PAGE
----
To grow and facilitate a community of syndromic surveillance data users in Washington State, improving and expanding local syndromic practice.
Prior to June 2016, there were 45 registered users of syndromic surveillance data in Washington State, with 29 (64.4%) representing 5 of Washington’s 35 local health jurisdictions and 16 (35.6%) at the state level. Of those registered users, 9 (8.8%) had logged into ESSENCE at least once in the 6 months before October 2016.
In June 2016, the Washington State syndromic surveillance program began accepting Meaningful Use data and sought to increase its user base. To accomplish this, the Washington State Department of Health (WA DOH) designated a staff member to oversee outreach efforts to increase the visibility of syndromic data in the state, including the establishment of a Community of Practice.
The Washington State syndromic surveillance program—the Rapid Health Information NetwOrk (RHINO)—began the process of stakeholder engagement by delivering a needs assessment to 15 current and potential users of the Electronic Surveillance System for the Early Notification of Community-based Epidemics (ESSENCE) platform. The survey assessed interest in participation in a Community of Practice for Washington State syndromic data users, the timing and format for meetings, needs for technical assistance, and topic areas of interest. RHINO then used the survey results to create a bank of topics for Community of Practice calls and develop a strategy for long-term outreach and engagement.
In April of 2017, the RHINO team developed a new strategic plan and outlined metrics for evaluating growth and challenges in the program’s outreach efforts, including plans for outreach to novel disciplines like emergency preparedness. These metrics included counts of invitations for speaking engagements, ESSENCE users, onsite ESSENCE trainings and attendees at those trainings, organizations and disciplines represented in the Community of Practice, Community members, and webinars facilitated for the Community. RHINO staff compiled monthly tabulations of these metrics to track progress over the course of the year and aid in adjustments to outreach efforts as necessary.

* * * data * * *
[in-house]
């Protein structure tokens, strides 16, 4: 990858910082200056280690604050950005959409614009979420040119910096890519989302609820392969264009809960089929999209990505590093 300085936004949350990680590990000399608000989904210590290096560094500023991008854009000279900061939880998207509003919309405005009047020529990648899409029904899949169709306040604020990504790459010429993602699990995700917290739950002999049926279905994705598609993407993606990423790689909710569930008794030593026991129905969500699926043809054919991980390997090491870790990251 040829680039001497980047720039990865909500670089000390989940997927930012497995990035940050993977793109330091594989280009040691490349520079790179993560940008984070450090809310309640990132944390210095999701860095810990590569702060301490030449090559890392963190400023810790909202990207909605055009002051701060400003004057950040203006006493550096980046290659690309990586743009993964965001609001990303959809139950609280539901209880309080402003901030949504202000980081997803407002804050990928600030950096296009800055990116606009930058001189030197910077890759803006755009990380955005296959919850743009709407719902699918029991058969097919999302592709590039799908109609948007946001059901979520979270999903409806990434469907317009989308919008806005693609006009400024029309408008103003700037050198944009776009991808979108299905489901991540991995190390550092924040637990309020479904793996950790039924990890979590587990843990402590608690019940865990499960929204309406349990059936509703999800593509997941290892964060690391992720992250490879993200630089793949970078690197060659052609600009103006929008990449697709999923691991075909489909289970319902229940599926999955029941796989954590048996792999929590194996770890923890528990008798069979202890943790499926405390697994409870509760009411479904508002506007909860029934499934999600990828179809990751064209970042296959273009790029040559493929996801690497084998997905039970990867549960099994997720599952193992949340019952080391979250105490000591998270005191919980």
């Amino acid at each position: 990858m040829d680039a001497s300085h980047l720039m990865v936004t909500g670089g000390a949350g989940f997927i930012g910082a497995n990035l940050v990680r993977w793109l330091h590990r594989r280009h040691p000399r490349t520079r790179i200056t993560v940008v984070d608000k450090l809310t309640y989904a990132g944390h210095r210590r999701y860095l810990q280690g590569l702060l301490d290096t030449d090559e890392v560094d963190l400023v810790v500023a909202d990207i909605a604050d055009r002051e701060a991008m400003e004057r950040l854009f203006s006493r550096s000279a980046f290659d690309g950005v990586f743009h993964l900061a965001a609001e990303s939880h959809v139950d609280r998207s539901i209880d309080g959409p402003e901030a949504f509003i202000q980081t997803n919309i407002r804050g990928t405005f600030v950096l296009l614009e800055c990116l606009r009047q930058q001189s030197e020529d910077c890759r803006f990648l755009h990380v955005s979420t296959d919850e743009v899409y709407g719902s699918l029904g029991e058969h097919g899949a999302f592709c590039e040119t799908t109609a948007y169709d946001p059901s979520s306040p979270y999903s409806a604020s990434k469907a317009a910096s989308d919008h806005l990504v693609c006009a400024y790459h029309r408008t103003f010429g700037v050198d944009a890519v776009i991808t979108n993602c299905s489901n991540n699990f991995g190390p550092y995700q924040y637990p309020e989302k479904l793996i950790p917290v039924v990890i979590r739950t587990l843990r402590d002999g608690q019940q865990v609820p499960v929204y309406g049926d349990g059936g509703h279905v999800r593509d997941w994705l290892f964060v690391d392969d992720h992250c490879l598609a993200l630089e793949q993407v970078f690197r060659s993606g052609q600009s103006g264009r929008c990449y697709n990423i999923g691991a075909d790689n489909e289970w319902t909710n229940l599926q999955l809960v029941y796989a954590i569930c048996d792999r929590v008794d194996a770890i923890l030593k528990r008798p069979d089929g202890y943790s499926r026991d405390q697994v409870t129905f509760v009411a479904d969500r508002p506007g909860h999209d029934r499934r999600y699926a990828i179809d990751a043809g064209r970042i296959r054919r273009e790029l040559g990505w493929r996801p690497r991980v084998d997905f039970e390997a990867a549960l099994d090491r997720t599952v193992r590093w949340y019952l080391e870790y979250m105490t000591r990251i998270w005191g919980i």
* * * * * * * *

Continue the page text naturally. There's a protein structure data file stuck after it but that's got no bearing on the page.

RHINO received 10 responses to the survey, with 9 respondents from local health jurisdictions and 1 from WA DOH. Respondents indicated particularly strong interest in regular webinars, a database of resources, and live trainings to support syndromic practice in their work. They also expressed concerns about the distance which would be required for in-person meetings.
RHINO established that meetings would occur via webinar every other month and held 6 webinars between October 2016 and October 2017 on a broad range of topics including developing syndrome definitions, basic ESSENCE functions, using ESSENCE’s Report Manager tool, monitoring influenza-like-illness in ESSENCE, and using syndromic data for situational surveillance. In addition to the Community of Practice webinars, RHINO staff developed technical guides for both the Washington and National Surveillance Program’s (NSSP) ESSENCE platforms, a handbook for using syndromic surveillance data in Washington State, and a curriculum for onsite ESSENCE training.
Between October 2016 and October 2017, RHINO offered 8 onsite ESSENCE trainings for groups of users at the Washington State Department of Health and local health jurisdictions, serving a total of 36 attendees. Over the course of the year, ESSENCE users in Washington State increased to 75, with 40 (53.3%) of them logging into the system at least once over the previous 6 months and 20 (26.7%) listed as “new users” who have not yet activated their accounts. The Community of Practice itself has 86 members representing 16 agencies and 19 disciplines.
As RHINO’s profile increased and more potential users became aware of the availability of syndromic data, RHINO began receiving invitations to present for external partners. Between March 2016 and October 2017, RHINO received 8 invitations to present to audiences of potential syndromic data users. These audiences included leadership at the Washington State Department of Health and emergency preparedness and response organizations.
In the next year, the program will continue offering data trainings and partner meetings to better serve the needs of both current and potential data users in Washington State. As more jurisdictions begin to have production-quality data, RHINO will continue offering onsite training. RHINO has also built a relationship with the Northwest Tribal Epidemiology Center in Portland, Oregon to begin the process of exploring data sharing with the Tribal Nations and Organizations located within Washington.
Through the development and implementation of a detailed outreach plan, RHINO increased the user base and profile of syndromic surveillance data in Washington State. This work was made possible through the careful construction of strong relationships with new and potential partners and the decision to diversify RHINO’s staff to include members with backgrounds beyond epidemiology.